NevermoreWritten by: Kelly Creagh
Cheerleader Isobel Lanley is horrified when she is paired with Varen Nethers for an English project, which is due—so unfair—on the day of the rival game. Cold and aloof, sardonic and sharp-tongued, Varen makes it clear he’d rather not have anything to do with her either. But when Isobel discovers strange writing in his journal, she can’t help but give this enigmatic boy with the piercing eyes another look. Soon, Isobel finds herself making excuses to be with Varen. Steadily pulled away from her friends and her possessive boyfriend, Isobel ventures deeper and deeper into the dream world Varen has created through the pages of his notebook, a realm where the terrifying stories of Edgar Allan Poe come to life. As her world begins to unravel around her, Isobel discovers that dreams, like words, hold more power than she ever imagined, and that the most frightening realities are those of the mind. Now she must find a way to reach Varen before he is consumed by the shadows of his own nightmares.
His life depends on it.
This book looks chunky with 543 pages, but it is a quick read. I enjoyed it because it kept the young adult horror aspect but stepped away from vampire-land. This isn’t your Twi-mom’s “Twilight”.
As many know, I attend a convention known as Ravencon in the Richmond, VA area. This literary convention features a sci-fi/fantasy theme but also incorporates horror. I served on staff for several years at this convention and in that time I renewed my love of Poe and learned more about his personal life.
Poe is probably one of the few American classics authors that I actually love. That year of school where we studied American Lit was tough for me. I will never be a lover of “The Great Gatsby”, “The Scarlet Letter”, or other books of that ilk. Poe, however, I love. I feel bad that he had such an unfortunate life, but he truly was a brilliant and gifted writer. Though born in Boston, he grew up in Virginia, a fact I am ashamed to admit I did not know until Ravencon. I blame the failings of the American School System since I grew up not one hour from his home. (I’d like to also point out that I’m a mere 90 minutes from Fort McHenry, where the US National Anthem was written and yet I did not know this either until I was watching a reality television show a few years ago.)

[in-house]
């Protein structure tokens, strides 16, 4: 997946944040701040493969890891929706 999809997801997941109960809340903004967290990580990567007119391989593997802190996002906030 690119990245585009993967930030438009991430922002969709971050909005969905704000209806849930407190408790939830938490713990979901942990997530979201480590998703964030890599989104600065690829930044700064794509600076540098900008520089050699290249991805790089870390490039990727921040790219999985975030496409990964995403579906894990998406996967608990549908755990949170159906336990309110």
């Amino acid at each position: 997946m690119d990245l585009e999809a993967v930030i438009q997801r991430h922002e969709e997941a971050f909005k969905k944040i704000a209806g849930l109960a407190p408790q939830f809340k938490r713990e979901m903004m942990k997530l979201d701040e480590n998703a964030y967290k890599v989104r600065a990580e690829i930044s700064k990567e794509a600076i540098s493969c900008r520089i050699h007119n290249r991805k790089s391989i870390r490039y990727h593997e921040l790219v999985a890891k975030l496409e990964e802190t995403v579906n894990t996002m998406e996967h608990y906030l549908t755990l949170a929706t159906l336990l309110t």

This book features Poe as the driving force bringing the two main characters together. He is the subject of their latest school assignment. What I love is that the author used the book to educate people on Poe’s background without making it seem like a boring biography. A book where you can learn something without realizing you learn something is made of the win.
The characters are your typical high school stereotype: popular cheerleader dating popular jock and goth loser boy. Some of the base teen pop dragged or seemed stupid to me, but the Poe-geared story line totally made up for it. (Seriously, she’s grounded and sneaks out to do a school assignment? On what planet would a parent not allow you to do a school assignment regardless of groundation? And don’t get me started on how upset her father was when she broke up with the jock boyfriend. Wouldn’t most dads be happy to have their teen daughter in a singleton status? I thought dads weren’t supposed to like their teenagers dating, at least not seriously dating!)
If you are a lover of YA Pop, you might like this book. If you like “soft” horror, you might enjoy the read. If you are a Poe lover, this book will amuse you as it interweaves Poe’s life and death with a couple of high school kids.
Besides, there’s excellent use of ravens in this book. And that alone is awesome.–Lady Ozma